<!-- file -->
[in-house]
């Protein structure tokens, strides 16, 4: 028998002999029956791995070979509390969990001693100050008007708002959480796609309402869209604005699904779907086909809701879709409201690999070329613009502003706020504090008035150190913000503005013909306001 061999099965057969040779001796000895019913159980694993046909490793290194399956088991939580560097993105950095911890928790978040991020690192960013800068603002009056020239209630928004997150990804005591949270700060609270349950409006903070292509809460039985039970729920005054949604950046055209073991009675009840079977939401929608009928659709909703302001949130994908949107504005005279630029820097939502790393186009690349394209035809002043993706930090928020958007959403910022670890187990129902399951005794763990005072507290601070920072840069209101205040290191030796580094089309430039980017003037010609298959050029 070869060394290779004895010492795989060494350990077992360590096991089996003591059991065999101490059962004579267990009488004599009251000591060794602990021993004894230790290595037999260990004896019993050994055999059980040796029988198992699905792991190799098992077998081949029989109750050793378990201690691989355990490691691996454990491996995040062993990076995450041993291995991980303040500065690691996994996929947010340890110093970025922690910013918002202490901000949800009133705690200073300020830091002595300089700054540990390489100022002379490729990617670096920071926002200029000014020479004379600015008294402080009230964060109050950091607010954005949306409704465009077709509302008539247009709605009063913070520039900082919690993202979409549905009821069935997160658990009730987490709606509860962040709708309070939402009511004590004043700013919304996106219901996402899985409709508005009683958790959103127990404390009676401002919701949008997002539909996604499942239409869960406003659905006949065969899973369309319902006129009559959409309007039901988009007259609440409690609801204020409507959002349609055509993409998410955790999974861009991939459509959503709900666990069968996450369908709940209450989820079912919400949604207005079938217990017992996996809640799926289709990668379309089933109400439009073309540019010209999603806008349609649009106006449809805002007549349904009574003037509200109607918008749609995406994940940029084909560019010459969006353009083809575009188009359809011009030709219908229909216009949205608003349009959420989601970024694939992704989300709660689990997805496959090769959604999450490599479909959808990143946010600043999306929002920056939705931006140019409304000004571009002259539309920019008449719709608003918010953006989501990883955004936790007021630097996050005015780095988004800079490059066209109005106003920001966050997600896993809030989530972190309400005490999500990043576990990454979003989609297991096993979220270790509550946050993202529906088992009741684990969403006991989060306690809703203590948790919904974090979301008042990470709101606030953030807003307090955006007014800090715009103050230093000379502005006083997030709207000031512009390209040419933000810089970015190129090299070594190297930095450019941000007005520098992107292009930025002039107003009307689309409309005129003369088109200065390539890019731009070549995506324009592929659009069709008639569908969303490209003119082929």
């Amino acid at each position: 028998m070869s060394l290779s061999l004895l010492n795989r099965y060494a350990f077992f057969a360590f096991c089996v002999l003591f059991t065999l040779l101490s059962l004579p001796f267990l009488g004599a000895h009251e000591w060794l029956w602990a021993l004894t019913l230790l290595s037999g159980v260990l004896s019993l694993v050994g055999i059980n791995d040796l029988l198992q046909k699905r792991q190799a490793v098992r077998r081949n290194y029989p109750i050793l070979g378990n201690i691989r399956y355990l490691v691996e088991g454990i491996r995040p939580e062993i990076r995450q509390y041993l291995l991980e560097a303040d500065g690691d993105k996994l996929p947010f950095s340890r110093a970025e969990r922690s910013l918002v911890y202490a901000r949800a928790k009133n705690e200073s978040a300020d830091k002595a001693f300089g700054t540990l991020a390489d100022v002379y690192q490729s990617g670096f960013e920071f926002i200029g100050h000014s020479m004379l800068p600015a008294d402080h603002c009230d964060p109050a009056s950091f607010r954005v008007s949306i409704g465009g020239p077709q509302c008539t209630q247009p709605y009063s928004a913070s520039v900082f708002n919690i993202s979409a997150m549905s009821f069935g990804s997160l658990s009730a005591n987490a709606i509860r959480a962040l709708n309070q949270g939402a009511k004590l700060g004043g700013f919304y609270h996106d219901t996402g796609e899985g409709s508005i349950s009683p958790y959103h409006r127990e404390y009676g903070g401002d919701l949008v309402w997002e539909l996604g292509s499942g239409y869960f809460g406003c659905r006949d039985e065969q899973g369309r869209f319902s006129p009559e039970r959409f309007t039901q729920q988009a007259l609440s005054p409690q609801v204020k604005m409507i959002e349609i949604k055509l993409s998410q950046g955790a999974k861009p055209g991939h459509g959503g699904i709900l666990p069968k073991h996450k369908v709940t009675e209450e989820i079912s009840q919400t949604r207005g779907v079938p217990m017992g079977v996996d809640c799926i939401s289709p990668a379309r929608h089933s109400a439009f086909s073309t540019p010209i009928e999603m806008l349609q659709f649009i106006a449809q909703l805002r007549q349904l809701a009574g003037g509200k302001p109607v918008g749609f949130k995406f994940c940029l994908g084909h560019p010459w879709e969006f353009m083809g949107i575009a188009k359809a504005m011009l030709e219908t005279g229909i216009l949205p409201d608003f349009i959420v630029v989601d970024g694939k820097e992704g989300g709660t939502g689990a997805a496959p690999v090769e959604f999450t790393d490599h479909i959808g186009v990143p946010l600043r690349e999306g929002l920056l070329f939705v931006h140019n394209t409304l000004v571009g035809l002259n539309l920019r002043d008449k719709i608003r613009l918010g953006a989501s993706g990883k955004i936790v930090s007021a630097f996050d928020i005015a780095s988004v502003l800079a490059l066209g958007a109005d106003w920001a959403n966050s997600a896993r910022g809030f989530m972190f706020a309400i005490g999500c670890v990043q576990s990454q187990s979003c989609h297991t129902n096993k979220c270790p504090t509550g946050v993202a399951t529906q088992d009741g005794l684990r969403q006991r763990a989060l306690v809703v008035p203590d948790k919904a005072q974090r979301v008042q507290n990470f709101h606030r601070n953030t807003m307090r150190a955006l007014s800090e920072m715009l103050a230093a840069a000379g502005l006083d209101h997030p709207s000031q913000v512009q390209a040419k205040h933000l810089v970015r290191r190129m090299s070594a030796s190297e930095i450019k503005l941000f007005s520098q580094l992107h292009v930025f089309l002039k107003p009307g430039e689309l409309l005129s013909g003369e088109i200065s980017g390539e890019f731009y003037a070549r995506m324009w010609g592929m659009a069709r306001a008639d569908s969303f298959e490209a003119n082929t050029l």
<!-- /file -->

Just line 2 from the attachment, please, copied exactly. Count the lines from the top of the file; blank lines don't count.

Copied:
């Protein structure tokens, strides 16, 4: 028998002999029956791995070979509390969990001693100050008007708002959480796609309402869209604005699904779907086909809701879709409201690999070329613009502003706020504090008035150190913000503005013909306001 061999099965057969040779001796000895019913159980694993046909490793290194399956088991939580560097993105950095911890928790978040991020690192960013800068603002009056020239209630928004997150990804005591949270700060609270349950409006903070292509809460039985039970729920005054949604950046055209073991009675009840079977939401929608009928659709909703302001949130994908949107504005005279630029820097939502790393186009690349394209035809002043993706930090928020958007959403910022670890187990129902399951005794763990005072507290601070920072840069209101205040290191030796580094089309430039980017003037010609298959050029 070869060394290779004895010492795989060494350990077992360590096991089996003591059991065999101490059962004579267990009488004599009251000591060794602990021993004894230790290595037999260990004896019993050994055999059980040796029988198992699905792991190799098992077998081949029989109750050793378990201690691989355990490691691996454990491996995040062993990076995450041993291995991980303040500065690691996994996929947010340890110093970025922690910013918002202490901000949800009133705690200073300020830091002595300089700054540990390489100022002379490729990617670096920071926002200029000014020479004379600015008294402080009230964060109050950091607010954005949306409704465009077709509302008539247009709605009063913070520039900082919690993202979409549905009821069935997160658990009730987490709606509860962040709708309070939402009511004590004043700013919304996106219901996402899985409709508005009683958790959103127990404390009676401002919701949008997002539909996604499942239409869960406003659905006949065969899973369309319902006129009559959409309007039901988009007259609440409690609801204020409507959002349609055509993409998410955790999974861009991939459509959503709900666990069968996450369908709940209450989820079912919400949604207005079938217990017992996996809640799926289709990668379309089933109400439009073309540019010209999603806008349609649009106006449809805002007549349904009574003037509200109607918008749609995406994940940029084909560019010459969006353009083809575009188009359809011009030709219908229909216009949205608003349009959420989601970024694939992704989300709660689990997805496959090769959604999450490599479909959808990143946010600043999306929002920056939705931006140019409304000004571009002259539309920019008449719709608003918010953006989501990883955004936790007021630097996050005015780095988004800079490059066209109005106003920001966050997600896993809030989530972190309400005490999500990043576990990454979003989609297991096993979220270790509550946050993202529906088992009741684990969403006991989060306690809703203590948790919904974090979301008042990470709101606030953030807003307090955006007014800090715009103050230093000379502005006083997030709207000031512009390209040419933000810089970015190129090299070594190297930095450019941000007005520098992107292009930025002039107003009307689309409309005129003369088109200065390539890019731009070549995506324009592929659009069709008639569908969303490209003119082929």